1928 was a very important year as Walter Diemer, an accountant for Fleer Gum, created the first formula for Bubble Gum. Fleer Gum had been searching for years to produce a formula that allowed bubbles to be blown that didn't stick and this is exactly what Diemer stumbled upon. It was also one of the first times that food coloring was used and pink became, and remains, the industry standard.
Fleer sold the rights for Dubble Bubble Bubble Gum to Marvel Entertainment Group and this gum was included in packages of trading cards until the late 80's. In 1988, Concord Confections, the largest manufacturer of bubble gum balls, purchased the rights to Dubble Bubble Bubble Gum.
In the early 1930's, Peter Paul Co., the inventors of Almond Joy and Mounds Candy Bars made a foray into the chewing gum market with the introduction of Charcoal Gum which was advertised, not so subtly, on the side of their candy bar boxes. They continued to make chewing gum until the late 1940's.
In 1938, two brothers started a company in Brooklyn called Topps Gum. The gum was sold at cash registers and is considered to the first "changemaker" as the marketing strategy was to get consumers to spend their change. This gum sold well but it wasn't until post World War II that they introduced the product that would take the nation by storm: Bazooka Bubble Gum!
This became, and remains, one of the best selling bubble gums of all time and in 1953, they decided to include the first comic in each piece. In 1950, Topps introduced the first trading card but it wasn't until two years later when Sy Berger, a baseball enthusiast, decided to make a card focusing exclusively on America's pastime.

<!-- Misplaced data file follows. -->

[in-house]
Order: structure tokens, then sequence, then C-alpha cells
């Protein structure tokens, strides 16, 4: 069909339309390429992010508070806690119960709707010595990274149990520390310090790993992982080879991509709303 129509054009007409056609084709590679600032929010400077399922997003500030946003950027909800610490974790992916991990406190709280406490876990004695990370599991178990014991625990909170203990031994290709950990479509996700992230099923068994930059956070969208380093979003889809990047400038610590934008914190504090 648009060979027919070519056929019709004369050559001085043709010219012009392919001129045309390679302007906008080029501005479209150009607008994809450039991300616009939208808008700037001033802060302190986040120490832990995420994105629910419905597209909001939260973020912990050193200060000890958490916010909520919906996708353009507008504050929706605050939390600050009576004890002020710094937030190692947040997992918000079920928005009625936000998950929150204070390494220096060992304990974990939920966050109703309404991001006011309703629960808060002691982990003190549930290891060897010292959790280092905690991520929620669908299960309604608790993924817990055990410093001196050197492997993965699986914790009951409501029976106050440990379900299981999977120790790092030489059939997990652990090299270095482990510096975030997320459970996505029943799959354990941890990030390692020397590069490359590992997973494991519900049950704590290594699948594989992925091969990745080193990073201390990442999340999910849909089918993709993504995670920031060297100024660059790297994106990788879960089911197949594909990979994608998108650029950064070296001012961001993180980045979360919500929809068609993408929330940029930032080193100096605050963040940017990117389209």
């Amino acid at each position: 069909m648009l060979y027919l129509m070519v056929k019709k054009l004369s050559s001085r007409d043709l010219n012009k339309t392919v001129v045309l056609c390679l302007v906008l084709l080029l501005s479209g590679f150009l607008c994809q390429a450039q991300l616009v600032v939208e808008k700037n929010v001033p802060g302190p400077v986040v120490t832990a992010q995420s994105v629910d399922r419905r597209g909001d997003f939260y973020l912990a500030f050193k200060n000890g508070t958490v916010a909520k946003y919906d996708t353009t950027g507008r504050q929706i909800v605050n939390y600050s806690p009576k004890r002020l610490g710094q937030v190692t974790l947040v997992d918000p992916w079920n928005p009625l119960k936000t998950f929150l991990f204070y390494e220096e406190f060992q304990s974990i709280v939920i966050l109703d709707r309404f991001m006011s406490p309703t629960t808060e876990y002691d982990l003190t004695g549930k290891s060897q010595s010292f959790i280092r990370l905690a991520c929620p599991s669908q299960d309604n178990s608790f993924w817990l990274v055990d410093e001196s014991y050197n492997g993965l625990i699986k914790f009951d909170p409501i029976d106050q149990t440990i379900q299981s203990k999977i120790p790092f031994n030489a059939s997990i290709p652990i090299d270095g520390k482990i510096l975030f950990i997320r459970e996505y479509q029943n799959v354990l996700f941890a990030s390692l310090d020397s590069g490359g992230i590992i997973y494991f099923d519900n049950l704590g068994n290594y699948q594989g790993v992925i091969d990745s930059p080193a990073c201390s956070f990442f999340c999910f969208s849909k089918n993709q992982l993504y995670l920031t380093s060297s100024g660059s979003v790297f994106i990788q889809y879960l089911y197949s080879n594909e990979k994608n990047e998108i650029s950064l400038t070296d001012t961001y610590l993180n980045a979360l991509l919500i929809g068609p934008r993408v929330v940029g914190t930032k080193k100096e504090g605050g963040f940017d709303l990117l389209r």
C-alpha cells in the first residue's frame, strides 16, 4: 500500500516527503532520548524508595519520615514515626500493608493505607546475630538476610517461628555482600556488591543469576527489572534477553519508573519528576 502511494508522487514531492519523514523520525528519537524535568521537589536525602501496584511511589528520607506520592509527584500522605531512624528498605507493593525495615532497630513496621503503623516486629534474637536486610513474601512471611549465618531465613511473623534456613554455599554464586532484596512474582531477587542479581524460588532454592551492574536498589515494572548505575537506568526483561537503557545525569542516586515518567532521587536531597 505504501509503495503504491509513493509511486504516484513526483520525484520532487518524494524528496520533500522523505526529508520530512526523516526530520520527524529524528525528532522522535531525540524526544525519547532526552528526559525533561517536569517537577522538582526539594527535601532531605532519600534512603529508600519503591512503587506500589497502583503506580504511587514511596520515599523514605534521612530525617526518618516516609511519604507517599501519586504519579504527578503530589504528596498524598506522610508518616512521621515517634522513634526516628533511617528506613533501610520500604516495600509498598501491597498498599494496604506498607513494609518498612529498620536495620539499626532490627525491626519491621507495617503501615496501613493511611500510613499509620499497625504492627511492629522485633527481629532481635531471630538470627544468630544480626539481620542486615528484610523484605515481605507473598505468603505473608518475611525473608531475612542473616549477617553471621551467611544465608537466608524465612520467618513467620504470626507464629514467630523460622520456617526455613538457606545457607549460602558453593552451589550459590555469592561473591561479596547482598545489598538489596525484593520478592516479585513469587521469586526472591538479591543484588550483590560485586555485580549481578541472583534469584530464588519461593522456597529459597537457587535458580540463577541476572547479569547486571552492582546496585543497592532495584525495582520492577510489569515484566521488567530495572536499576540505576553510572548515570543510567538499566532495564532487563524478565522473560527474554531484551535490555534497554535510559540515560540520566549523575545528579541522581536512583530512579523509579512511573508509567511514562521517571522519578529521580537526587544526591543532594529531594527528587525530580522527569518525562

Although Topps Company diversified into other non bubble gum novelty candies such as the Baby Bottle Pop, Push Pop and Ring Pop to name but a few, they remain one of the largest bubble gum manufacturers in the world with sales over 3 billion dollars!
The 1940's, the war years, saw the introduction of Rainblo Bubble Gum by Leaf Confectionary Co. and the William Wrigley Jr. Co., introduced Orbit specifically as a wartime product. Wrigley chewing gum was standard issue in the soldier's field rations, as was the Hershey Milk Chocolate Bar. Dubble Bubble also offered bubble gum squares that were included in ration kits.
In the 1950's, as consumers became more health conscious, Sugarless gum was introduced. The formula remained standard until 1970 when the FDA banned the active ingredient, Cyclamate. In 1983, Aspartame (known as Equal or Nutrasweet) began its use as a sugar free sweetener. Later, Sorbitol was introduced and is commonly used today as diabetics more readily tolerate it.
The original idea behind sugar free gum is accredited to a dentist named Dr. Petrulis. Chewing gums contained Ammonia and he discovered that this substance counteracted acid that lead to tooth decay. Dr. Petrulis sold his company to the William Wrigley Co., and in the late 1960's, they introduced the first sugar free bubble gum called Blammo.
Wrigley Company continued to create some of the best-loved chewing gums and it was not until 1975 when then introduced Wrigley's Freedent Gum (designed not to stick to dentures) and then a year later, Wrigley's Big Red. In 1979, they introduced Hubba Bubble Bubble Gum and in 1980, they introduced Big League Chew (shredded bubble gum).
Ever keeping with the times, Wrigley introduced Extra Sugarfree Gum in 1984 and in 1994 they introduced Wrigley Winterfresh Gum. As of writing, the William Wrigley Jr. Company is the largest manufacturer of chewing gum in the world. Its headquarters are in Chicago, IL but it has factories in at least ten (10) foreign countries!
Today, there are hundreds of varieties of chewing gum and companies such as Amurol, a division of Wrigley, continue to push the boundaries with unique products such as Bubble Gum Tape, Bubble Beepers, Bubble Jugs and Ouch Gum to name but a few.